INTERNATIONAL JOURNAL OF FUNCTIONAL NUTRITION 1: 6, 2020
Abstract. The global pandemic caused by the novel coronavirus
disease 2019 (COVID‑19), for which there is no effective vaccine
or treatment available yet, has led to a global health emergency.
Despite a lack of clinical data, compelling evidence from the
literature suggests that certain nutraceuticals (such as omega‑3
fats, β‑glucans, amino acids, probiotics, vitamins and minerals)
and plant‑based compounds derived from herbal extracts may
potentially be used in the treatment of COVID‑19. In the present
review article, the benets of such natural products in treating
various respiratory complications are highlighted, and it is
tentatively suggested that these benets could be extrapolated to
COVID‑19. These natural compounds may not only modulate
the immunity of a susceptible population, but may also pave the
way towards the development of drugs which may be used to treat
COVID‑19. Although attention has recently focused on these
compounds in this context, further clinical and experimental
studies are required to validate their efcacy. It is thus suggested
that the in vitro and in vivo evaluation of these compounds be
carried out as soon as possible, in order to counteract the ongoing
increase in the number of cases of COVID‑19.
2. Therapeutic benefits of nutraceuticals for respiratory
3. Therapeutic benefits of herbal extracts for respiratory
Coronavirus disease 2019 (COVID‑19). Global health is
threatened by an ongoing outbreak of COVID‑19, a respiratory
disease caused by the novel coronavirus, SARS‑CoV‑2, which
was rst identied in December, 2019 in Wuhan, China (1). As
of August 28, 2020, >24.7 million individuals had been infected
with the virus worldwide, and approximately 838,000 have
succumbed to the disease (2). In total, seven types of coronavi‑
ruses, namely severe acute respiratory syndrome coronavirus
(SARS‑CoV), Middle East respiratory syndrome coronavirus
(MERS‑CoV), severe acute respiratory syndrome corona‑
virus 2 (SARS‑CoV‑2), OC43, NL63, 229E and HKU1, are
known to infect humans. Of these, the rst three can cause
fatal infections, whereas the latter four typically cause mild
common cold‑associated symptoms, particularly in immuno‑
compromised individuals (3). COVID‑19 is highly contagious
and infected patients exhibit symptoms of fever, pneumonia,
thrombocytopenia, cough, dyspnea, myalgia and asthenia (4).
Prevention and treatment of COVID‑19. As of August 5, 2020,
no vaccine or successful treatment for COVID‑19 has been
reported and only supportive care, personal protection, early
diagnosis and isolation are available to reduce the spread and
severity of the infection (5). Huang et al (6) reported that pat ients
with COVID‑19 develop acute respiratory distress syndrome,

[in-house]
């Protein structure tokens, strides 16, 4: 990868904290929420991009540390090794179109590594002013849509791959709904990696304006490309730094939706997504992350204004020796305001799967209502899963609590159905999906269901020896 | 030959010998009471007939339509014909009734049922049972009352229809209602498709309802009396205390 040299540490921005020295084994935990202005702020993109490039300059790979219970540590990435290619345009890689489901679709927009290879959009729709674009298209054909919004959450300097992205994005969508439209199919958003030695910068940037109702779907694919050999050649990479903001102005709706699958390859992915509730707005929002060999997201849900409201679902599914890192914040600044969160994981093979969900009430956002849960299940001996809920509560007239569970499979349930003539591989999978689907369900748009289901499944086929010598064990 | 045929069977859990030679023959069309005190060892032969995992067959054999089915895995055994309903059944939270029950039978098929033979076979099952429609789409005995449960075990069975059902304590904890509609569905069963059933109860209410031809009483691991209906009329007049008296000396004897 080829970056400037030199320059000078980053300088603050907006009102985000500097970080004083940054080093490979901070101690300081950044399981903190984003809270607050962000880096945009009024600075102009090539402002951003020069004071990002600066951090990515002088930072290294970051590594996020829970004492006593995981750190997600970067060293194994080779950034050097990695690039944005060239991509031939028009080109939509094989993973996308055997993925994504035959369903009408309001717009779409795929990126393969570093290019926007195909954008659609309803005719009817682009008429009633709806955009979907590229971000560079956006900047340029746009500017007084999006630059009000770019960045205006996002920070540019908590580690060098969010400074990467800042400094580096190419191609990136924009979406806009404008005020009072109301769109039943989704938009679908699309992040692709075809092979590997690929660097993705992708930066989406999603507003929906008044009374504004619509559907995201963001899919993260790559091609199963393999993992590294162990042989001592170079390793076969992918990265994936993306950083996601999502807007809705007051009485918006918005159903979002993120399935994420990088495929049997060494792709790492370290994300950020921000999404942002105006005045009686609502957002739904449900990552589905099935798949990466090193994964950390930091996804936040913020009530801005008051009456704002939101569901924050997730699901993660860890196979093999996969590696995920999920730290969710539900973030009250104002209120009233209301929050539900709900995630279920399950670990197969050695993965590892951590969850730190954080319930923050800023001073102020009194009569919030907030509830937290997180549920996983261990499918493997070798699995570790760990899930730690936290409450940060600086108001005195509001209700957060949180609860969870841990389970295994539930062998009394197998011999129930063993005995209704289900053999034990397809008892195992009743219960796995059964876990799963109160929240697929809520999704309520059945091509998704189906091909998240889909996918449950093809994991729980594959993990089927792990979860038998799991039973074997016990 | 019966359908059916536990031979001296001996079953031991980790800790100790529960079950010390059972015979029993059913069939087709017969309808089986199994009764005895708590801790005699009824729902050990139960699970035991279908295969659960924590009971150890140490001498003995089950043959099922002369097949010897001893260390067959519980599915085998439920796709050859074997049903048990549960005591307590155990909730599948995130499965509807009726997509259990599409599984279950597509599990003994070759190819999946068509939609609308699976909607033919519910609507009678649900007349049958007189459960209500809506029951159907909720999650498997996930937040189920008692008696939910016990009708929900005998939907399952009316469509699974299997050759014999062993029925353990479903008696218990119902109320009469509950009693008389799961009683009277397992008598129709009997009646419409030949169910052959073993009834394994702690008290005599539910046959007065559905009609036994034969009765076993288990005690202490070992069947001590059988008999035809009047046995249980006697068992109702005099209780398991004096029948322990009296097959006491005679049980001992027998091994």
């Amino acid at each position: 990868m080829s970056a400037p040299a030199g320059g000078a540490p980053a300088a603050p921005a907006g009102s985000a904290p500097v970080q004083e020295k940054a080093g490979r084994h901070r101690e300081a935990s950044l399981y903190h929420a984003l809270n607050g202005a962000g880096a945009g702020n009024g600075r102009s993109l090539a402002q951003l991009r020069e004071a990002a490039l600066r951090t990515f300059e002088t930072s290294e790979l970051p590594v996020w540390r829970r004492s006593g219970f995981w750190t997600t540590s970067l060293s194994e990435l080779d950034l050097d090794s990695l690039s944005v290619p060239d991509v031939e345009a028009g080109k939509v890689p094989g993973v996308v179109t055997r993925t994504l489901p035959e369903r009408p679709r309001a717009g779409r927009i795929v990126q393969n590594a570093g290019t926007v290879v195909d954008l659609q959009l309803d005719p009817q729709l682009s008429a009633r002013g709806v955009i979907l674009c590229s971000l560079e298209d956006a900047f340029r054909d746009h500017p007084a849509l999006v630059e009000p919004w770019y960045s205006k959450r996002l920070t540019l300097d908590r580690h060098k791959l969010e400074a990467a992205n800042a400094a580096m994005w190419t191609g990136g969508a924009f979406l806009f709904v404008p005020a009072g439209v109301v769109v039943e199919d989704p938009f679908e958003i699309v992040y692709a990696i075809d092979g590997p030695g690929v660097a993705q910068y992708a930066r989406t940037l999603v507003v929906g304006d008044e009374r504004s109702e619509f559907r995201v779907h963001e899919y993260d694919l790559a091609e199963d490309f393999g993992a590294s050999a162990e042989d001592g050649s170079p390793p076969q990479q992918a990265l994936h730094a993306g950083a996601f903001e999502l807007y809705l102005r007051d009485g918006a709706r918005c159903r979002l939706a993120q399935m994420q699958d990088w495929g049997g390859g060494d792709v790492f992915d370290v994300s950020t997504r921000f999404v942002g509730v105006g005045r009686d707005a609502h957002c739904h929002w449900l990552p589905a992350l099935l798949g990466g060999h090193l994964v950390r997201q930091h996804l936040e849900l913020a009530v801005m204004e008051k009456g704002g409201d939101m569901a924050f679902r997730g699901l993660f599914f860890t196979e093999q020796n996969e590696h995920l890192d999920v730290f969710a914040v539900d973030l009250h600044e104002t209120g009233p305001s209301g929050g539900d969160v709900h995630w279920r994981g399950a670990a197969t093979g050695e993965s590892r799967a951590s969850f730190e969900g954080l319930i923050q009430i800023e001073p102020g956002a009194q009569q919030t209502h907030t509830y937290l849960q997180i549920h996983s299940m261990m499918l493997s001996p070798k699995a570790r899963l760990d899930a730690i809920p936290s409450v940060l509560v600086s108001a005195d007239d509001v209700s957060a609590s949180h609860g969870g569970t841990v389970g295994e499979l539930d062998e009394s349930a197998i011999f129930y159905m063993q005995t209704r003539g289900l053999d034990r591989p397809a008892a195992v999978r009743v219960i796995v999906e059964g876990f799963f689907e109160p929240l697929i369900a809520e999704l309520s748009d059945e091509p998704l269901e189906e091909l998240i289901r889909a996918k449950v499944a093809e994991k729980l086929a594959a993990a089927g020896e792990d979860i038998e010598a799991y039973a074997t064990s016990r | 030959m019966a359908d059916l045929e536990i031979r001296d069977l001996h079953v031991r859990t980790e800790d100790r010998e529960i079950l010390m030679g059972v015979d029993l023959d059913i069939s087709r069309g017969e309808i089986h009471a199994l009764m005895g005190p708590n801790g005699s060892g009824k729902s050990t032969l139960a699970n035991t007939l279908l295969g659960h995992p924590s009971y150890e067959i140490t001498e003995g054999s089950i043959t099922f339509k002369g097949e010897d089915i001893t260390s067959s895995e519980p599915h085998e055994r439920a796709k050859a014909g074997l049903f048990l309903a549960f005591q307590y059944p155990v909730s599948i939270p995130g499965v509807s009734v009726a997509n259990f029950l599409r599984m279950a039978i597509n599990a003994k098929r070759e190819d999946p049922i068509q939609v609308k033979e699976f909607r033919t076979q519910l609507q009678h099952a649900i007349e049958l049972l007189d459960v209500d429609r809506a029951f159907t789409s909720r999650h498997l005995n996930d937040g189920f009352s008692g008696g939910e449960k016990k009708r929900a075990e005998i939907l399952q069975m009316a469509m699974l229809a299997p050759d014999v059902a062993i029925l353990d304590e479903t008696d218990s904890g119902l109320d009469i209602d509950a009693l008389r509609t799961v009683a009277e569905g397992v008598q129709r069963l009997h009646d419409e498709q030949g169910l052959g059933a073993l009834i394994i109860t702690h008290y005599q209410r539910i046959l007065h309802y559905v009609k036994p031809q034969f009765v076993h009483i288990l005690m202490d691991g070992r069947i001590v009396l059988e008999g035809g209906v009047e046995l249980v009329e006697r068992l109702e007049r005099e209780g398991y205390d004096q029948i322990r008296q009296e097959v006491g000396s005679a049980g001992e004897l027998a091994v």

followed by anemia, acute heart injuries and secondary
infections. Empirical therapy with antibiotics (including ceph‑
alosporins, azithromycin, vancomycin, quinolones, tigecycline
and carbapenems), antivirals (including lopinavir, ritonavir,
remdesivir and oseltamivir) and corticosteroids (including
dexamethasone and methylprednisolone) has thus been used
for the treatment of patients with COVID‑19 (7). The clinical
efcacy of all of these treatments, however, warrants further
Potential agents with which to combat COVID‑19. Research
proposals and clinical trials have suggested that some treat‑
ments, including supplements and phytochemicals, have
the potential to help fight coronavirus infection. A recent
study suggested that the risk of becoming infected could be
reduced by vitamin D3 supplementation. Serum concentra‑
tions >40‑60 ng/ml (100‑150 nmol/l) were suggested to be
Nutraceuticals and herbal extracts: A ray of hope
for COVID‑19 and related infections (Review)
AHMED HAMZA TAHIR1, MUHAMMAD MOHSIN JAVED2 and ZAHID HUSSAIN3
1Institute of Biochemistry and Biotechnology, University of the Punjab, Lahore, Punjab 54590;
2Ofce of the Registrar, Virtual University of Pakistan, Lahore, Punjab 55150; 3Institute of Industrial Biotechnology,
Government College University, Lahore, Punjab 54000, Pakistan
Received May 16, 2020; Accepted August 27, 2020
DOI: 10.3892/ijfn. 2020.6
Correspondence to: Mr. Ahmed Hamza Tahir, Institute of
Biochemistry and Biotechnology, University of the Punjab,
Quaid‑i‑Azam Campus, Canal Road, Lahore, Punjab 54590,
Key words: coronavirus, COVID‑19, human health, nutraceuticals,
herbal, phytochemicals, natural products
TAH IR et al: USE OF NUTRACEUTICALS AND HERBAL EXTRACTS AGAINST COVID‑19 AND RELATED INF ECTIONS
required in order to prevent infection, with even higher doses
required to treat patients already infected (8). In addition,
due to its antiviral and immunomodulatory properties, zinc
supplementation may also be considered for use in the preven‑
tion or treatment of COVID‑19 (9). Zhang et al (10) proposed
that melatonin, which has antioxidant and anti‑inammatory
properties, together with a good safety profile, and also
potentially modulates the immune system, improves sleep